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Seun Kuti: Holding forth a family trait

Seun Kuti’s father was Nigerian music legend Fela Anikulapo-Kuti, a human rights activist, political maverick and creator of the Afrobeat sound (a fusion of jazz, funk, rock and traditional African music). From his discovery of the American Black Power movement in the late ‘60s until his death in 1997, Fela was the voice of rebellion against government oppression and military corruption in Nigeria. Now Seun, Fela’s youngest son, has taken up his father’s fight. The talented singer/saxophonist has been performing with his father’s former band, Egypt 80, since the age of 15. While his 2008 debut was impressive enough, Seun’s new album, From Africa with Fury: Rise, finds him fueled with socio-politically charged invective, raging against the inequalities and unfair government practices of his homeland. With other albums and plans towards his fourth album, Seun revealed to MUTIAT ALLI, his thought on the institution of marriage, fatherhood and his recent attack on the present administration.

What informed your choice to be part of the One Africa Music Festival?

Well I didn’t decide, I was called up. The organiser called me up like ten days ago, a week or ten days ago and we go way back. He was like Seun you have to come, and support the show. For me, it’s really important that I’m there as an artiste and because of what our music and culture and art stands for to me and I want to make a big thing and family affair fun.

Many people are of the view that you don’t like to perform in Nigeria?

The thing is when I’m booked abroad, because where I’m touring; it’s a twenty man crew, so I can’t decide to travel for one or two or three shows. I have to go and do maybe twenty or thirty so I can really make good money and everybody can be happy. My shows are already booked in advance, and most times when people want to book me in Nigeria, I’m already booked in advance on that day and most people think I don’t want to go but I really want to do it but I already have other commitment, so there is nothing I can do about it. When the opportunity comes up you know like when the Commissioner of Culture in Lagos, Commissioner Coker did the Lagos end of the year festival, we did three nights and I even opted out of better pay show in South Africa just to stay and do that because I wasn’t really committed to the show in South Africa yet, so I stayed and did those three shows because I’d rather play in Lagos; trust me, I rather not to move an inch.

So, what are the new projects you are working on?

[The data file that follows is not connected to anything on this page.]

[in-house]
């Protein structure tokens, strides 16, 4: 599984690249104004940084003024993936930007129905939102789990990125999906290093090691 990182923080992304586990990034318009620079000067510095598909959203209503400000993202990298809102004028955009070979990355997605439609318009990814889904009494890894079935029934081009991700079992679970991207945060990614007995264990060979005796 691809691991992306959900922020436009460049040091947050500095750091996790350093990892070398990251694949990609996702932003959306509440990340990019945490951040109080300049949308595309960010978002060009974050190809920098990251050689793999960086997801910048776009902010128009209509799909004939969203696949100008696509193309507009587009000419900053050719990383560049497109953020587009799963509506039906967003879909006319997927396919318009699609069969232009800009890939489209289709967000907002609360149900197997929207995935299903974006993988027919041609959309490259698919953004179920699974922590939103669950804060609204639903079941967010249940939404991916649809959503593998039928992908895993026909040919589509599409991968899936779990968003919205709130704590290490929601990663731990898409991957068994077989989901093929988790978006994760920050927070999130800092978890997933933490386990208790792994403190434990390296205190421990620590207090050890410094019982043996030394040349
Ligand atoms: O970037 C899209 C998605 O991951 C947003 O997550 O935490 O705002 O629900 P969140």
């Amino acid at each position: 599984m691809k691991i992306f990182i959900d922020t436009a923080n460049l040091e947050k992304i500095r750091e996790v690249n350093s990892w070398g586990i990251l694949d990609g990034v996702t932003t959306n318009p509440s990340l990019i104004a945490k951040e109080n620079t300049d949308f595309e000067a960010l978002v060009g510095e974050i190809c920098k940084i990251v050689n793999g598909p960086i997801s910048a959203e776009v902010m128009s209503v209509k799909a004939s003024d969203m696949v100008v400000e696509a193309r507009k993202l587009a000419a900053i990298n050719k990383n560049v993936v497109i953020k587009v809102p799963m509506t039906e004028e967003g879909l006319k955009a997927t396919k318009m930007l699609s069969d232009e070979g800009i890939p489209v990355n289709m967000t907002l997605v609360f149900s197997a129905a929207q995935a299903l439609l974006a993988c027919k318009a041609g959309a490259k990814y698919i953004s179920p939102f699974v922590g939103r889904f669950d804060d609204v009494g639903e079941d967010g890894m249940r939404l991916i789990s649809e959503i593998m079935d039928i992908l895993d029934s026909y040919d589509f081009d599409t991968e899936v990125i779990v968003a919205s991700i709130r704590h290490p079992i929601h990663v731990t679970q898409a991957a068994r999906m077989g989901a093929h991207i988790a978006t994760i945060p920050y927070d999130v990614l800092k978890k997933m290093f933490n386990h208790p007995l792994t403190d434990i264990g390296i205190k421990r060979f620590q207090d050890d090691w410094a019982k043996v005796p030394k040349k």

Right now, I’m working on my fourth album. The band and I are kind of in the middle of fine-tuning the tunes and we are about to get into the studio. That’s the next big project and every other things come after that.

As a father, how do you feel, half of the time you are mostly outside than in the house?

Well, I guess, you know my children grow up in the environment that they are used to and so I guess my daughter will have to adapt to and also I get to see her more than people think. It’s okay.

What has fatherhood changed about you?

I take less risk. I’m usually a risk taker. I love doing extreme things but since my daughter came in, I’ve kind of cut down on outside.

So when should we expect you to finally tie the knot?

There is no legally tie the knot for me. For me, I don’t really believe in the institution of marriage. I’ve always said it, if I was going to get married, I would have been married a long time ago but what’s stopping me? Since my father died, I’ve been successful automatically even before I became successful with the band. You know being my father’s son alone is enough for me to be able to get married and relax and raise a family and chill but for me, it’s not been really something I believe in.

So does it mean you will never get married?

They say never say never but I don’t see myself getting married.

As a social activist, seems you’ve cut down on the way you criticize the government?

Everybody is now saying that, this is the opposite because everybody is saying I’m too critical of this new government but the truth is I’m too critical because I feel there is no time and as well we young people just have to participate more in things that actually concern us. There is no piping down because this is actually the time to pipe hot.

 

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